22. I think this is a great book to encourage women to embrace the methods of great leadership. There are a lot of positive examples (this works really well) as well negative examples (this will not work very well.) One of the most valuable assets to the book is the plethora of actionable items. The author doesn't just tell you WHAT you need to do, but how you can go about achieving your goals. The missing star in my rating is because I feel like the book is redundant and could be condensed quite a [...]

    23. I'm not usually a fan of this genre, so I was pleasantly surprised by how much I enjoyed How Remarkable Women Lead. This book challenges the reader to--in the words of a far more eloquent reviewer--"drop the John Wayne costume." It's deeply personal. It encourages introspection and provides clear, actionable ideas to help one grow as a leader and, more importantly, as an individual. It is inspiring and practical in equal measure. It's a solid read, and I'll be taking its lessons to heart.

    24. I found this book inspiring. The author left McKinsey in order to research the common themes and patterns followed by successful women leaders. She starts by describing those traits that are core to what she calls "centered leadership." She then devotes a chapter each to a number of different women, turning the narration over to them almost entirely. Similarly to "Lean In", I came away from the book with the feeling that I can and should pursue higher summits. This is worth re-reading, especiall [...]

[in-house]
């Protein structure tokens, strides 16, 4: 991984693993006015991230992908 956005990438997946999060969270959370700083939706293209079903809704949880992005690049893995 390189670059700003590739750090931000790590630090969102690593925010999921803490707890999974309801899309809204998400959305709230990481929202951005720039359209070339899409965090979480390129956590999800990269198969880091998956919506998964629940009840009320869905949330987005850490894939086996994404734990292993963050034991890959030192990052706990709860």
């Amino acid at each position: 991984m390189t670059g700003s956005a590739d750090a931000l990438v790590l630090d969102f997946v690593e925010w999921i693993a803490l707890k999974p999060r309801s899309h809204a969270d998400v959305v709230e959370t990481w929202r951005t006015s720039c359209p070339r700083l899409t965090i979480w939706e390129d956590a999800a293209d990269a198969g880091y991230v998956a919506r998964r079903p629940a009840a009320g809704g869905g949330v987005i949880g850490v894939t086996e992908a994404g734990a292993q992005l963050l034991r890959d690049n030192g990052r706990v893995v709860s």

25. 3.5 starsThis book, in combination with Lean In, is a serious confidence weapon. It has practical tips, research, and stories to inspire women and men alike. There's two reasons why I'm knocking off a star and a half: (1) at some point, you hit a wall with all the stories in which they become repetitive and (2) there's no advice for when things go wrong, like when if engaging fails. Otherwise, a great resource that I really recommend in tandem with Lean In.

    26. I think every woman that aspire to lead and want to get to know herself better and how to reach her goals, must read this book.For every man that want to understand what keeps women leaders on, read this book.I would give this book 3-4 stars if they didn't add to there model real-life stories from all around the world to enhance their findings on the model. Thus, they deserve 5 for bringing these inspiring stories to many women around the globe. We really need it!

    27. While it's nice getting tips from successful career women, I thought this book was lacking in practical advice. I did appreciate a few tidbits of information and found the Notes section at the end really informative. A more useful book to me would have been to have a book that was written more like the Notes section instead of the somewhat banal stories from various women that were more like cheerleading with unclear takeaways.